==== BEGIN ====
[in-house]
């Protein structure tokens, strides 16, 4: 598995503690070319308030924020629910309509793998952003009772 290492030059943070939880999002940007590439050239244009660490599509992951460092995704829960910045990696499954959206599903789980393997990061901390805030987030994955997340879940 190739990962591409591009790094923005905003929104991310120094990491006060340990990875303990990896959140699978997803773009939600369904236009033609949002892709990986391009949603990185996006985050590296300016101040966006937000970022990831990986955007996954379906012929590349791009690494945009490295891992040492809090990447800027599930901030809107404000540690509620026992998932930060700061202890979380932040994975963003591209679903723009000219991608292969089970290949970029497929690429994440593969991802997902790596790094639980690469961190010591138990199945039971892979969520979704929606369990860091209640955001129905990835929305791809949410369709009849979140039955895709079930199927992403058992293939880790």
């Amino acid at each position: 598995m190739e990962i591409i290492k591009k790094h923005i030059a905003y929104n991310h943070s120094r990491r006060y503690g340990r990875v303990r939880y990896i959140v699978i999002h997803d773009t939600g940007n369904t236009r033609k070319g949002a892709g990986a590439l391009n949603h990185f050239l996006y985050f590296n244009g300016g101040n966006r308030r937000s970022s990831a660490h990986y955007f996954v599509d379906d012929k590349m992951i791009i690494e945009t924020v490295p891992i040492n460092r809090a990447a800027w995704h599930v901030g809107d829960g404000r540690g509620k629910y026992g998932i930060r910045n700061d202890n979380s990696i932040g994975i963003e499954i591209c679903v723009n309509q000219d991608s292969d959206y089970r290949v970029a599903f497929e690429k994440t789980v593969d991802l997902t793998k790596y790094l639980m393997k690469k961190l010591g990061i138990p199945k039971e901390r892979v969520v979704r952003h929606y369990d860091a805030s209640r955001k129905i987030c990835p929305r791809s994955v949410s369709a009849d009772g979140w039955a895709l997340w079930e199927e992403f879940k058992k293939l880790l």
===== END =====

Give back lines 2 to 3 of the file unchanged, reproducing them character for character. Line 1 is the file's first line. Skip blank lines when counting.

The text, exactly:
């Protein structure tokens, strides 16, 4: 598995503690070319308030924020629910309509793998952003009772 290492030059943070939880999002940007590439050239244009660490599509992951460092995704829960910045990696499954959206599903789980393997990061901390805030987030994955997340879940 190739990962591409591009790094923005905003929104991310120094990491006060340990990875303990990896959140699978997803773009939600369904236009033609949002892709990986391009949603990185996006985050590296300016101040966006937000970022990831990986955007996954379906012929590349791009690494945009490295891992040492809090990447800027599930901030809107404000540690509620026992998932930060700061202890979380932040994975963003591209679903723009000219991608292969089970290949970029497929690429994440593969991802997902790596790094639980690469961190010591138990199945039971892979969520979704929606369990860091209640955001129905990835929305791809949410369709009849979140039955895709079930199927992403058992293939880790």
């Amino acid at each position: 598995m190739e990962i591409i290492k591009k790094h923005i030059a905003y929104n991310h943070s120094r990491r006060y503690g340990r990875v303990r939880y990896i959140v699978i999002h997803d773009t939600g940007n369904t236009r033609k070319g949002a892709g990986a590439l391009n949603h990185f050239l996006y985050f590296n244009g300016g101040n966006r308030r937000s970022s990831a660490h990986y955007f996954v599509d379906d012929k590349m992951i791009i690494e945009t924020v490295p891992i040492n460092r809090a990447a800027w995704h599930v901030g809107d829960g404000r540690g509620k629910y026992g998932i930060r910045n700061d202890n979380s990696i932040g994975i963003e499954i591209c679903v723009n309509q000219d991608s292969d959206y089970r290949v970029a599903f497929e690429k994440t789980v593969d991802l997902t793998k790596y790094l639980m393997k690469k961190l010591g990061i138990p199945k039971e901390r892979v969520v979704r952003h929606y369990d860091a805030s209640r955001k129905i987030c990835p929305r791809s994955v949410s369709a009849d009772g979140w039955a895709l997340w079930e199927e992403f879940k058992k293939l880790l």